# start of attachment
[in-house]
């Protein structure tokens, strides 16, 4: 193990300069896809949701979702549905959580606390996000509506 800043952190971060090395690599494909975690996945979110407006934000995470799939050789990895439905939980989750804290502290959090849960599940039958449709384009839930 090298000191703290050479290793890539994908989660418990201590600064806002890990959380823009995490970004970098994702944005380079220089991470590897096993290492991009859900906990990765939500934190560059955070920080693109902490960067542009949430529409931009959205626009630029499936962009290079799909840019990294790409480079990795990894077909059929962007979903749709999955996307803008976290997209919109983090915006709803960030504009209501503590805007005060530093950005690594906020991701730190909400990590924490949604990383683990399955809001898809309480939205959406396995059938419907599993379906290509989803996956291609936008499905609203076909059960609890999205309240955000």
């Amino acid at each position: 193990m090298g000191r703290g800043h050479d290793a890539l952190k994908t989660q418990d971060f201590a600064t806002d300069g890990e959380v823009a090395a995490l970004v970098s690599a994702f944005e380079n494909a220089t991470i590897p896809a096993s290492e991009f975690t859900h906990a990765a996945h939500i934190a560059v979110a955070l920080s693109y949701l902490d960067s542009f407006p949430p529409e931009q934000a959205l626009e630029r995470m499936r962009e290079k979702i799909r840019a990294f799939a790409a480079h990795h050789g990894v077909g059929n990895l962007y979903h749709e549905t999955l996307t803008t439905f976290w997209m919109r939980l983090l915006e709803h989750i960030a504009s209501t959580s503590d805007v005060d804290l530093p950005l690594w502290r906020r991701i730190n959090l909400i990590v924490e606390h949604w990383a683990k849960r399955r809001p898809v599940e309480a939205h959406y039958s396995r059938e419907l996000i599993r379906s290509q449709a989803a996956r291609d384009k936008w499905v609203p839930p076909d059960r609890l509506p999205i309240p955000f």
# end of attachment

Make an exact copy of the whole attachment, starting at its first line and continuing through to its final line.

[in-house]
């Protein structure tokens, strides 16, 4: 193990300069896809949701979702549905959580606390996000509506 800043952190971060090395690599494909975690996945979110407006934000995470799939050789990895439905939980989750804290502290959090849960599940039958449709384009839930 090298000191703290050479290793890539994908989660418990201590600064806002890990959380823009995490970004970098994702944005380079220089991470590897096993290492991009859900906990990765939500934190560059955070920080693109902490960067542009949430529409931009959205626009630029499936962009290079799909840019990294790409480079990795990894077909059929962007979903749709999955996307803008976290997209919109983090915006709803960030504009209501503590805007005060530093950005690594906020991701730190909400990590924490949604990383683990399955809001898809309480939205959406396995059938419907599993379906290509989803996956291609936008499905609203076909059960609890999205309240955000």
């Amino acid at each position: 193990m090298g000191r703290g800043h050479d290793a890539l952190k994908t989660q418990d971060f201590a600064t806002d300069g890990e959380v823009a090395a995490l970004v970098s690599a994702f944005e380079n494909a220089t991470i590897p896809a096993s290492e991009f975690t859900h906990a990765a996945h939500i934190a560059v979110a955070l920080s693109y949701l902490d960067s542009f407006p949430p529409e931009q934000a959205l626009e630029r995470m499936r962009e290079k979702i799909r840019a990294f799939a790409a480079h990795h050789g990894v077909g059929n990895l962007y979903h749709e549905t999955l996307t803008t439905f976290w997209m919109r939980l983090l915006e709803h989750i960030a504009s209501t959580s503590d805007v005060d804290l530093p950005l690594w502290r906020r991701i730190n959090l909400i990590v924490e606390h949604w990383a683990k849960r399955r809001p898809v599940e309480a939205h959406y039958s396995r059938e419907l996000i599993r379906s290509q449709a989803a996956r291609d384009k936008w499905v609203p839930p076909d059960r609890l509506p999205i309240p955000f």